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Does Red Yeast Rice Raise Blood Sugar Levels Like Statins?

Red yeast rice contains some statin-like compounds. Does that mean it can cause statin-like side effects? Will red yeast rice raise blood sugar levels?
Red Yeast Rice supplements

Many people are reluctant to take statins because of side effects like muscle pain and weakness. But their doctors are often quite adamant that they need to lower their LDL cholesterol. One option people may try is red yeast rice. This ancient Chinese food product has been used for hundreds of years to flavor and color food. Chinese healers have traditionally used red yeast rice to enhance blood circulation. Because it also contains statin-type compounds related to lovastatin (Mevacor), it has been shown to lower cholesterol. Does Red Yeast Rice have statin-like side effects? In particular, this reader wants to know does red yeast rice raise blood sugar?

Did Red Yeast Rice Raise Blood Sugar?

Q. Late in 2016, I began taking red yeast rice (RYR) to lower my total cholesterol and LDL. My glucose level in March 2017 was 118. My doctor recommended nutritional counseling for a “pre-diabetic condition.”

When I told the counselor I was taking red yeast rice, she told me to stop taking it, as it can raise blood glucose levels. I did so, and the following year my blood glucose was 105. This year it was 95. Does red yeast rice raise blood sugar just like a statin drug?

I am a healthy 63-year-old who exercises daily. I have no history of heart disease or stroke and a 4 percent lifetime risk of heart attack according to the ACC/AHA calculator. I would rather have high cholesterol than become a type 2 diabetic with all its attendant risks.

A. Red yeast rice does contain statin compounds, and it therefore can produce some statin-like side effects. The best study we found to answer your question was conducted recently in Taiwan, where red yeast rice is a popular prescription remedy (Diabetes, Metabolic Syndrome and Obesity: Targets and Therapies, Jan. 9, 2020).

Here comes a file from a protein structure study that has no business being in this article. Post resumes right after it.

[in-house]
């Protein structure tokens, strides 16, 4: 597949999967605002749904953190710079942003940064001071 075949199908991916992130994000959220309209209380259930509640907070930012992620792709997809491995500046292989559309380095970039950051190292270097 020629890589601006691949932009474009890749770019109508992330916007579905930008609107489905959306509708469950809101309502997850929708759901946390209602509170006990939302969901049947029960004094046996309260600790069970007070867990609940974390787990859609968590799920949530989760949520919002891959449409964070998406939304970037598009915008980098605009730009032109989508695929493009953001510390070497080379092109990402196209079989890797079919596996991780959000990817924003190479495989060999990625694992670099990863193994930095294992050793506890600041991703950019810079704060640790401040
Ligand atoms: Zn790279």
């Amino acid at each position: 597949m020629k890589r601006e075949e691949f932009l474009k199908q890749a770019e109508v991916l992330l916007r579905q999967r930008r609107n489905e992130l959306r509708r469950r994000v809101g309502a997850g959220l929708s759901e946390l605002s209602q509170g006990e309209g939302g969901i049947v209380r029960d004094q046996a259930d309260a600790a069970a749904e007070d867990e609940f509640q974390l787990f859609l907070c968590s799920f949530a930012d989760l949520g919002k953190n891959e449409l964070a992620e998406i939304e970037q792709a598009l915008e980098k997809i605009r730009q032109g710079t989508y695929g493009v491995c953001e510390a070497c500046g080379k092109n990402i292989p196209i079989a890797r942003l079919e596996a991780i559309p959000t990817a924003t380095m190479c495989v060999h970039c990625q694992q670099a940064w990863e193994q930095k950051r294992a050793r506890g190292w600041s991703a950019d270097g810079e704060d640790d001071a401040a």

The researchers compared 34,000 people prescribed RYR to 34,000 prescribed lovastatin. None of these people had diabetes to start with. Those taking lovastatin were more than twice as likely as those on RYR to develop diabetes over the next five years.

A review in the journal Frontiers in Pharmacology (Dec. 2, 2019) suggests that red yeast rice may actually have anti-diabetic activity in diabetic rodents. The authors admit, though, that there are no clinical trials demonstrating such an effect in humans.

Can Red Yeast Rice Cause Statin Side Effects?

A “mini-review” published in the International Journal of General Medicine (April 30, 2019) concludes: 

“The claim that red yeast rice ‘naturally’ lowers or maintains cholesterol levels without comparable side-effects to synthetic statins is untenable… It is recommended that red yeast rice products are only made available with appropriate warnings as they have the same clinically relevant risk potential as statins.”

Readers Share Red Yeast Rice Stories:

Did red yeast rice raise blood sugar for Ann?

“I am also interested in the red yeast rice and pre-diabetes relationship. I have been taking red yeast rice for eight years. It has kept my cholesterol level below 200, but my fasting blood sugar has risen gradually to 102 and HbA1C is now at 5.7.

“Seems that if one takes a “statin” even if it is non prescription, the side effects are the same”